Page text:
Oh noes! Half the NHS runs on Windows 7! Thankfully, here's Citrix with a virty vaccine

Except it looks like all the trusts already have plans

Hundreds of thousands of devices managed by the UK's NHS are still running Windows 7. With the end of support looming, is the service about to have another Windows XP moment? Er, probably not.

Figures obtained by virtualization vendor Citrix, under Blighty's Freedom of Information (FoI) regulations, would seem to paint a fairly bleak picture at first glance.

Of 98 NHS Trusts surveyed, 77 responded. 447,619 devices were reported on, and of those a mere 122,693 were running Windows 10 compared to a mighty fleet of 231,057 using the venerable (and soon to be out-of-extended-support) Windows 7.

The rest were running a hotch-potch of other OSes, with iOS and Android featuring heavily. A lone Windows Mobile holdout was recorded and, slightly worryingly, a good deal of Windows XP installations continue to linger on life support. Still, Windows 7 is clearly an issue.

Man holding a laptop and looking scared

I'll give you my Windows 7 installation when you pry it from my cold, dead hands (and other tales)


As for why trusts have not yet made the move, 43 reported at least one app needing remediation. 18 had at least 10 problematic apps.

At this point, a sharp-suited Citrix representative would be expected to show up proffering all manner of virtualized Windows 7 goodies, meaning that trusts can keep on using those iffy apps while updating to the latest and greatest infrastructure.

Indeed, the company's director for the UK and Ireland public sector, Matt Smith, could practically be heard wringing his hands as he said "prolonged austerity is putting [the NHS] under even more pressure to do more with less" – so how about throwing some of that cash Citrix's way, right?

However, the figures obtained by Citrix show that 60 of the trusts that responded already have a plan to migrate to Windows 10, and another five were thinking about it. Only two came back with an out-and-out "NO".

And the reason for this, in spite of Smith's doom-laden warnings, is most likely that, for the NHS at least, the 14 January 2020 Windows 7 end of support deadline doesn't apply. Microsoft does plan to axe extended support and free security updates for the legacy OS on that date, but an awful lot of E5 subscribers can expect a one-year grace period before the rug gets pulled.

And all NHS organisations (in England at least) have access to Windows 10 Enterprise E5 licences.

Citrix is aware of this and one of the questions put to trusts not planning a migration was: "Do you have plans to extend current Windows 7 service subscriptions?" A spokesperson told us that "the results were not consistent enough for us to consider it as reliable insight. It did suggest to us that knowledge of this option was not widely known or understood."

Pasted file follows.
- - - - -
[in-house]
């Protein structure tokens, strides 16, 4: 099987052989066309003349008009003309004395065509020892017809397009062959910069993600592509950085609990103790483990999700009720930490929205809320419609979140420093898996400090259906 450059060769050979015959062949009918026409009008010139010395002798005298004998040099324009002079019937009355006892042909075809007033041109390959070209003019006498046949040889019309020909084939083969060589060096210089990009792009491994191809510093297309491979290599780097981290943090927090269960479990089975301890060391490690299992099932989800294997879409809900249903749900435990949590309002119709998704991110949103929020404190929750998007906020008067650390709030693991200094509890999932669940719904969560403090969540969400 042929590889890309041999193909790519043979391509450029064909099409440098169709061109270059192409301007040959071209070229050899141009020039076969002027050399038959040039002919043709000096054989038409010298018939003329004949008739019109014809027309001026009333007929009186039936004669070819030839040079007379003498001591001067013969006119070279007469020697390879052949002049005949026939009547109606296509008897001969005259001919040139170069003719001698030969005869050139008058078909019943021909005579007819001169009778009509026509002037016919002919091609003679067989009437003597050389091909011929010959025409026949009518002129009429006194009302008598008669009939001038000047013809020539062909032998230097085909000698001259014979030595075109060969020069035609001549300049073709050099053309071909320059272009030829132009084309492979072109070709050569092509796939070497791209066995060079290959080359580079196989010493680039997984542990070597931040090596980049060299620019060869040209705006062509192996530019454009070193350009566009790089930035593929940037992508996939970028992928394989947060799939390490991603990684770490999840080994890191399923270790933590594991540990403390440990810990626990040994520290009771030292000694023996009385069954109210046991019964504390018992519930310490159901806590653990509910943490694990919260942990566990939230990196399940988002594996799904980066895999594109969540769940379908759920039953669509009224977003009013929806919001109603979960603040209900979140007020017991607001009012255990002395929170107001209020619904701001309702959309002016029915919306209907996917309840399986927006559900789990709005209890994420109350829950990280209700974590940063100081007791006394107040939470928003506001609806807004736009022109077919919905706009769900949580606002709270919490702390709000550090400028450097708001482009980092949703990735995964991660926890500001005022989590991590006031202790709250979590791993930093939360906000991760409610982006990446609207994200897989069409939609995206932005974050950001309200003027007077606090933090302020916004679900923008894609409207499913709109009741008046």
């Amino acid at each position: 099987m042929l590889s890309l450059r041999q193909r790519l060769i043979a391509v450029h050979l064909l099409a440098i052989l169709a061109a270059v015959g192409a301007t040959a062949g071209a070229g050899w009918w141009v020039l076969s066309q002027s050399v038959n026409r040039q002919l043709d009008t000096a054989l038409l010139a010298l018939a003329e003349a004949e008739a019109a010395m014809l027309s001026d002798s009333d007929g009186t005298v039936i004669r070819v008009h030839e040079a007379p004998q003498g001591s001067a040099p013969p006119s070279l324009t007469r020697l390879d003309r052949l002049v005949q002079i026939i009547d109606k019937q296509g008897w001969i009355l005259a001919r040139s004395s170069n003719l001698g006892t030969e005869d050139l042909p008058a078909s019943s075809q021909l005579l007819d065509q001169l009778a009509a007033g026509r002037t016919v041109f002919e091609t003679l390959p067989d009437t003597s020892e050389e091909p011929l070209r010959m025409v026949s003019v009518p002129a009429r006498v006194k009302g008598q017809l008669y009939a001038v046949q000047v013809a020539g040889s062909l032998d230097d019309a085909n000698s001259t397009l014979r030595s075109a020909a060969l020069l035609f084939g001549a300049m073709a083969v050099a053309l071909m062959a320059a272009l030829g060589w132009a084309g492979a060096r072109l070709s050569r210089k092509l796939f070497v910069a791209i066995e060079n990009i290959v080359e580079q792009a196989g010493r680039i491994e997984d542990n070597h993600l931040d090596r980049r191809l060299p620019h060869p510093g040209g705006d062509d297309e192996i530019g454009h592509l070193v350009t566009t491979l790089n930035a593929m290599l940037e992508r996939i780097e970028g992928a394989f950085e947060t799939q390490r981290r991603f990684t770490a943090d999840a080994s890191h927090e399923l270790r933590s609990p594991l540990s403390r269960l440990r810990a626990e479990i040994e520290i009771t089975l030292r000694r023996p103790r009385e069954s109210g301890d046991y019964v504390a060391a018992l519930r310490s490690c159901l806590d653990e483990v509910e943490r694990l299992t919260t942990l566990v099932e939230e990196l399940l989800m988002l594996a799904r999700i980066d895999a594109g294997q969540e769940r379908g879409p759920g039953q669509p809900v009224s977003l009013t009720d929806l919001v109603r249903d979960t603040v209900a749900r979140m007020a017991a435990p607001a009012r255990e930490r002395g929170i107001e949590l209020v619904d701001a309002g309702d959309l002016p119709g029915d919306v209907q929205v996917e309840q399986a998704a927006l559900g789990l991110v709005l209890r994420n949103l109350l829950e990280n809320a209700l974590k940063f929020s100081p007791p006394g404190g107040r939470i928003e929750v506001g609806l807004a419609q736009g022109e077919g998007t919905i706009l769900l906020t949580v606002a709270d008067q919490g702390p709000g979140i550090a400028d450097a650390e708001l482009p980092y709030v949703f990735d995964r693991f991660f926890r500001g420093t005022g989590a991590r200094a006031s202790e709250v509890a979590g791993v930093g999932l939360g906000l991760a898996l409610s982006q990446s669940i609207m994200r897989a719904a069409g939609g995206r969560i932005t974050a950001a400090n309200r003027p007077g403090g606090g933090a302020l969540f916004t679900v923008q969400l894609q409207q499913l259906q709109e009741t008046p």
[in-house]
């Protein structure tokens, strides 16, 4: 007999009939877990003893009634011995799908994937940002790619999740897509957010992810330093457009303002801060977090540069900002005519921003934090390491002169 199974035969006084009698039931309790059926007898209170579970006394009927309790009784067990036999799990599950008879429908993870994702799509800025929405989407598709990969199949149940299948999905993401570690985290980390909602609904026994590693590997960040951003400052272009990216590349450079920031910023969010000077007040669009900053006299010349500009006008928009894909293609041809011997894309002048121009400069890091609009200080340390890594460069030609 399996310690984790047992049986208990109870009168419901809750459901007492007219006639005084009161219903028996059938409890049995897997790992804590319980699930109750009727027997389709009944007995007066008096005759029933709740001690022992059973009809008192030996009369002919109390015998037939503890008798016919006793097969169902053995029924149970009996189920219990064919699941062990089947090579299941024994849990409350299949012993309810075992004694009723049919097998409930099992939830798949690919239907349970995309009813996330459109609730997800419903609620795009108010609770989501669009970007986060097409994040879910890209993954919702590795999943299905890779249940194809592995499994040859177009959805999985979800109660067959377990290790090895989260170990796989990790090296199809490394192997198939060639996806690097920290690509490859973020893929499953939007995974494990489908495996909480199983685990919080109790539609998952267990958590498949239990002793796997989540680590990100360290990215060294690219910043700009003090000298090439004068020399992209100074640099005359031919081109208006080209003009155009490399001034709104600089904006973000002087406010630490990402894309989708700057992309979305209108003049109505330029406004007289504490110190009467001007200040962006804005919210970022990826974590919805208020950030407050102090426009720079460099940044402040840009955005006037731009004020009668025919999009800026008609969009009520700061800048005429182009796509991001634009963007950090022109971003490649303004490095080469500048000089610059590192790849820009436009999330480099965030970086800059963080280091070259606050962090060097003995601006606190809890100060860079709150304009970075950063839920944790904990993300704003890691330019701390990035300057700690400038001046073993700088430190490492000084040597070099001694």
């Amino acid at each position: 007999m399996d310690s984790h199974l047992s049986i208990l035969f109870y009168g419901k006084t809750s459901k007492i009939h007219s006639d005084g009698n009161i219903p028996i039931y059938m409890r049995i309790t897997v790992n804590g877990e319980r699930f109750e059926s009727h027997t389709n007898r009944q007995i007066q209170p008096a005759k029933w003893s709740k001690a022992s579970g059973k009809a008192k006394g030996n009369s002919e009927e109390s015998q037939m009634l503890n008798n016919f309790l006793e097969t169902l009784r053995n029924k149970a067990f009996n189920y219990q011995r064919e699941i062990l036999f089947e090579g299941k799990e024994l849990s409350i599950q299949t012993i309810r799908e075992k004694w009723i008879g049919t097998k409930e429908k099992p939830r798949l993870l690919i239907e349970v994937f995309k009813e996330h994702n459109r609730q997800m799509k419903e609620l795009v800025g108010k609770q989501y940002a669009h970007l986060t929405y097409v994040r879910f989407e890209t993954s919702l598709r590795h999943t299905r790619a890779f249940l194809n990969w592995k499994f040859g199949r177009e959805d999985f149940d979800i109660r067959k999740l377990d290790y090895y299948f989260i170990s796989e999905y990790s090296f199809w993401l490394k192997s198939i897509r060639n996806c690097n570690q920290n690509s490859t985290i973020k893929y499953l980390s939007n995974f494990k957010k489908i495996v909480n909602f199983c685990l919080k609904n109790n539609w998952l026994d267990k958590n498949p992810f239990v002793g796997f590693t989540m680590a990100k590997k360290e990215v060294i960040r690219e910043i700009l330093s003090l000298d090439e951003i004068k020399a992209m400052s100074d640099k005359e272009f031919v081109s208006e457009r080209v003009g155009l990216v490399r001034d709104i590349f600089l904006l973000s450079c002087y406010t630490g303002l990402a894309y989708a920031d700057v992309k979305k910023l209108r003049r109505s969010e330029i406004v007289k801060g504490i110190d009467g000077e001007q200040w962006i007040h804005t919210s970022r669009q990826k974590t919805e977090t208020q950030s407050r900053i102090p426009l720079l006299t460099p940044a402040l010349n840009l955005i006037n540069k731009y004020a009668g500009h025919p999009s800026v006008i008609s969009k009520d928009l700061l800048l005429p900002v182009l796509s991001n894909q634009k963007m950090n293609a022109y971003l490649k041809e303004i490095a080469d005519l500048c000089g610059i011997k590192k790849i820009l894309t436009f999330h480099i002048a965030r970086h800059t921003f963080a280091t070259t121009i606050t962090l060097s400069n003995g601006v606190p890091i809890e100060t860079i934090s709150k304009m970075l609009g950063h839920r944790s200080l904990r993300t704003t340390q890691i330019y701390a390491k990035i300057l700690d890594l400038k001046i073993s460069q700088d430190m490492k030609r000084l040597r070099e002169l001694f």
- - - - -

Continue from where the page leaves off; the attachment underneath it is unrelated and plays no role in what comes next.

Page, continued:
Er, right. As a reminder, only two trusts came back with a definite "NO" to "Do you have plans to migrate to Windows 10 in the next 6 months?"

The figures contained more iffy news for Citrix when trusts were asked if they were considering a migration to something a little more, you know, virtual. The answer was a resounding "NO" as 44 trusts said using virtualization technology to deal with Windows 7 migration did not feature in their plans.

The good news was that 13 trusts had plans to make the move, and a further five were considering it. However, Citrix is not the only game in town when it comes to virtualizing desktops and apps. VMware and Parallels will both happily take customer's money in return for virtualizing that pesky last app or desktop that a special user just cannot do without.

There is also Microsoft's own Azure-powered Windows Virtual Desktop, which can keep those Windows 7 holdouts in security updates for another three years.

Perhaps surprisingly, Citrix agreed, and a spokesperson told us: "The additional three years of 'free' security updates is a great way to not only help parts of the NHS maintain strong security, but also to increase the awareness of virtualization," before remarking that "WVD is a great introduction to a wider variety of virtual workplace solutions."

Warning that choppy seas might lie ahead, the spokesperson added: "Our research highlighted a significant number of applications that might not be compatible with Azure or Windows 10 – the environments all NHS organisations must commit to for a free upgrade."

Obviously, WVD or E5 buys a bit of time. And those incompatibilities? Brad Anderson, corporate veep for Microsoft 365 service deployment, will tell anyone who stands still long enough that: "If you think you have an application that has a compatibility with Windows 10, you can call Brad's team, we'll look at it. If it's a Windows issue, we're gonna go fix Windows to unblock you. If it's an issue with your app, we'll help you fix your app so you can get unblocked."

Sadly, "Who you gonna call? Desktop App Assure!" lacks the same ring to it as a certain 1980s motion picture's slogan.

We asked Citrix what will become of their own users running virtualized Windows 7 instances. The company replied: "We can't share information about our customers."

Microsoft was equally reticent when it came to talking about what might actually be incompatible, telling us: "This isn't something Microsoft are commenting on."

Trusts that don't fancy any of those choices also have the option of postponing the death of Windows 7 on the desktop by simply paying for extended support.

We naturally asked the NHS for its thoughts, but the service is currently in purdah due to the electoral shenanigans currently being inflicted on the Great British public. A response will not be forthcoming until after the votes are counted. ®

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